Many times when I use a high-fat ingredient, it’s because I think it improves the overall flavor of the recipe; when I don’t think that flavor is essential, I mark the ingredient optional (as the kalamata olives probably should have been labeled here). But other times I include the high-fat ingredient because the chemistry of the dish, so to speak, needs a little fat for some reason or other. In my last recipe that used tahini, Mushroom Seitan Roast, the oil in the tahini coasts and shortens the strands of gluten (wheat protein) making them more tender. Most seitan recipes use much more fat to accomplish the same goal.
In this recipe, I included tahini for two reasons. First, I don’t think hummus without at least a little tahini is hummus, but that’s a personal preference and a matter of taste. I often mark the tahini in my hummus recipes optional because others might not mind the flavor or texture of tahini-less hummus. The other, more important reason I included it in this recipe is that baking hummus dries it out. The original recipe used full-fat Greek yogurt, tahini, and half a cup of olive oil, which helps keep the hummus moist in the oven. My hummus was probably much drier than the original, but it would have been even more so without any tahini.
You may be surprised to learn that in this recipe, if you eliminate the tahini (2.4 grams of fat) and the olives (.66 grams of fat), you will still be left with 1.78 grams of fat per serving, mostly from the chickpeas (1.37 grams of fat). It truly is impossible to create a fat-free hummus.
I think I provide a pretty good service just including the nutritional information at the end of each recipe and tagging those that are above 15% calories from fat as Higher-Fat at the end of the post. Most bloggers don’t do this. Calculating nutrition is not easy in general, and these days it requires me to go to a different computer than the one I use for everything else, enter in each ingredient and amount individually, and then, in many cases, enter in the complete nutritional information for individual ingredients not in my database. I really don’t think it’s asking too much for readers to scroll down to the end of the recipe, where the fat grams are always listed.
Art MealerMarch 5, 2015 at 4:19 pm
Hi Susan (and Tom, Jill, and others here),
Your blog is one of the few choices available that takes fat in the diet seriously. I eat (and modify) many of the meals here that I use weekly and monthly from your blog. It is my number one resource.
I am amazed how confused most people are about what constitutes fat in food. Butter, olive oil, cheese, sour cream, nuts and seeds, avocado’s, meats, baked goods, and so many more high fat content foods are healthy for people without heart disease or other health concerns. Some of us have metabolisms and chemistries that are unable to handle these well.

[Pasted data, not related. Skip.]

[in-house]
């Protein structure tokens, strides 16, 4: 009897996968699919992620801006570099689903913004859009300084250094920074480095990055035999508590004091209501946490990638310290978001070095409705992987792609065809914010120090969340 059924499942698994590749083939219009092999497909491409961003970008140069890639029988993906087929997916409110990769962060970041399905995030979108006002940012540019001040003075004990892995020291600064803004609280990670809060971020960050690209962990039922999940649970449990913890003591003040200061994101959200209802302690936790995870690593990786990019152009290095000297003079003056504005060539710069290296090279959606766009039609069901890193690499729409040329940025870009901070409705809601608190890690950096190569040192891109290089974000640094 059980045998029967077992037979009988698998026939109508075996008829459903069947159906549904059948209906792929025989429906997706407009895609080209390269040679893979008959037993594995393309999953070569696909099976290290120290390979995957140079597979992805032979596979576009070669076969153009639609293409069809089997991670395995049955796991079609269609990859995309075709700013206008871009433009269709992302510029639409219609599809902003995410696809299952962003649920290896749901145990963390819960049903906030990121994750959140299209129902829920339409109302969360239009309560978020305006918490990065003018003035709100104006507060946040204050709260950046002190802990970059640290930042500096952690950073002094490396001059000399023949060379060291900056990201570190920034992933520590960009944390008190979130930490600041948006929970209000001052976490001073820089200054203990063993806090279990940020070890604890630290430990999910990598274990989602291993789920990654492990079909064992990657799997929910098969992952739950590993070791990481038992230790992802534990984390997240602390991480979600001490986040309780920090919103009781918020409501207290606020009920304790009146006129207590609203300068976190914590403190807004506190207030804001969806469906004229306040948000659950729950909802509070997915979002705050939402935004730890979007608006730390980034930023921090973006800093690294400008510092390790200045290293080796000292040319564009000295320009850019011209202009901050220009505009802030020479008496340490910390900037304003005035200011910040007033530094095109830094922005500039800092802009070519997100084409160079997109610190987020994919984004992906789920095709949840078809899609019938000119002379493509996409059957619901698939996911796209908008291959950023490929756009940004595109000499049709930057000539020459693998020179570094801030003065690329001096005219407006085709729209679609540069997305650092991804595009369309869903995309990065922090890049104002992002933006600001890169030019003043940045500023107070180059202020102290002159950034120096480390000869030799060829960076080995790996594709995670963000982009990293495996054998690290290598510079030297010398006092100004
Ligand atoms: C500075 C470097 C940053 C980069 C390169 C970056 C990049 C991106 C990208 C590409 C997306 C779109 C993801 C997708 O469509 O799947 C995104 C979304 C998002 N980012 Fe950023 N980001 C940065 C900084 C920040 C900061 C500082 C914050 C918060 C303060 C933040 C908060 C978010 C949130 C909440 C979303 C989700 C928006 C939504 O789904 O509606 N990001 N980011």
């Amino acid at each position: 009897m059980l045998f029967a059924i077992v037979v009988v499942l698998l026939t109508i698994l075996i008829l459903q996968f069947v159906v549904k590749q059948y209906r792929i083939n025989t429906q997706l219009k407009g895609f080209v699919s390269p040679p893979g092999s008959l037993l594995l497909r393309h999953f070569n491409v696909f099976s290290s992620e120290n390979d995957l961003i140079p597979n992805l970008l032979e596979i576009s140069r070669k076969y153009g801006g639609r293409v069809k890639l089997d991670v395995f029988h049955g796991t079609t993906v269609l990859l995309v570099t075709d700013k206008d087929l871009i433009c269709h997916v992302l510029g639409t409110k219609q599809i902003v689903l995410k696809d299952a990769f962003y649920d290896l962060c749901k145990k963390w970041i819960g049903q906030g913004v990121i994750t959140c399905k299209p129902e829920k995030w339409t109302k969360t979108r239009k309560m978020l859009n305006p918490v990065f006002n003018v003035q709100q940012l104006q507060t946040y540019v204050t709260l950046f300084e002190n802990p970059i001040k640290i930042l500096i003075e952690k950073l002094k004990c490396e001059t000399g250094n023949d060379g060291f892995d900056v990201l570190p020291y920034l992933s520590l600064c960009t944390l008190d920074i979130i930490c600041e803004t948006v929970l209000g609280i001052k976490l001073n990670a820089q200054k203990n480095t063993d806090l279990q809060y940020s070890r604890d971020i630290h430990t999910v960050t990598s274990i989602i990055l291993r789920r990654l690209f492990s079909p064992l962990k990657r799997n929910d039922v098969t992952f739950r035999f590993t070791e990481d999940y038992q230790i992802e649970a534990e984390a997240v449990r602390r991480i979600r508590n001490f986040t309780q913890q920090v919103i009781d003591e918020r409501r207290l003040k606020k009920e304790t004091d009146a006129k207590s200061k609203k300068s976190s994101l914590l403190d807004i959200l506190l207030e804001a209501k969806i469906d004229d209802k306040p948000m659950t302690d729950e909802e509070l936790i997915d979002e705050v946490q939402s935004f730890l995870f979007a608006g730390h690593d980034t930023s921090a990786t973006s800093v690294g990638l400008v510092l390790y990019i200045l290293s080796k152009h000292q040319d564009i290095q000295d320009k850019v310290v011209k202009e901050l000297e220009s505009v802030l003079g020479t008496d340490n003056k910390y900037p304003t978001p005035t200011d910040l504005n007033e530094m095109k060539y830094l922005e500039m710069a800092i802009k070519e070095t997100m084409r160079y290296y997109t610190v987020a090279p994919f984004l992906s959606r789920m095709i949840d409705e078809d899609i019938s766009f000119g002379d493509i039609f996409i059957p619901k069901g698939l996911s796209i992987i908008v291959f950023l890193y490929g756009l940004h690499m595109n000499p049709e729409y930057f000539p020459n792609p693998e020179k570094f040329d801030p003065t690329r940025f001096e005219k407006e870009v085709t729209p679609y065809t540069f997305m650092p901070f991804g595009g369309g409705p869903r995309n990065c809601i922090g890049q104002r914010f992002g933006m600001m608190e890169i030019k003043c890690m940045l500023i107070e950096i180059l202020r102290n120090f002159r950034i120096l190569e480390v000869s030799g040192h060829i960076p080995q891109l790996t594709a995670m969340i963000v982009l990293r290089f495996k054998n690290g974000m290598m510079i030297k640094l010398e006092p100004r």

OH! A hummus recipe on fatfreevegan! I know hummus is nearly impossible to make without large amounts of fat. And I love(d) hummus, so when I saw you had a recipe for it, I was thrilled. How, I wondered, did she ever do it without fat? Yeah, maybe I just should have shrugged my shoulders. But in the moment, I was really disappointed and opened my keyboard. Wish I hadn’t. And you all have been kind in your reactions.
Like many other of your regular followers, I appreciate your labor. I do not want to be even a momentary discouragement, so my apologies on saying anything. I remain one of your fans and use your recipes every week.
As to my health, 18 months ago I was diagnosed with a blockage over 80% near my heart that can’t be reached with a stint (another blockage could be reached and the stint was an amazing improvement). If it gets much worse, it’s open heart surgery. I’ve been disciplined using the strict version of Dr Dean Ornish’s diet for reversing heart disease, and in the first 6 months following the discovery of these issues my cholesterol went from 209 (which wasn’t terrible) to 86. It’s been 18 months now, and I feel pretty healthy while remaining vigilant with what I eat.
Thanks again for your labors, Susan.
KrisMarch 8, 2015 at 2:17 pm
Art, you can make tahini/nut free hummus. Just leave out the tahini and nuts. There are other forums with those recipes if you don’t want to do that to these recipes. Engine2 and the McDougall forums have hummus recipes with no nuts/seeds or olives.
Janice PriceMarch 3, 2017 at 2:22 pm
I am so sorry about your health issues, but glad to hear how well you are now doing due to your dietary commitment and vigilance.
I have been thinking about this recipe and wanted to suggest using cook eggplant in place of the tahini and add a little extra garlic and cumin. The cooked eggplant can help create the creamy texture that tahini would provide. I slice my eggplant into 1/4″ circles, lightly salt the eggplant and let it sit for about 20 minutes. Rinse off salt and pat dry. Place on baking sheet and broil in oven for 4-5 minutes on each side. Then place hot eggplant in a sealed bag and allow to ‘steam’ for about 5 minutes. Lastly, remove the eggplant peal…I would probably use about 1/2 cup cooked eggplant in this recipe.
I hope this suggestion works for you and helps you to once again enjoy hummus!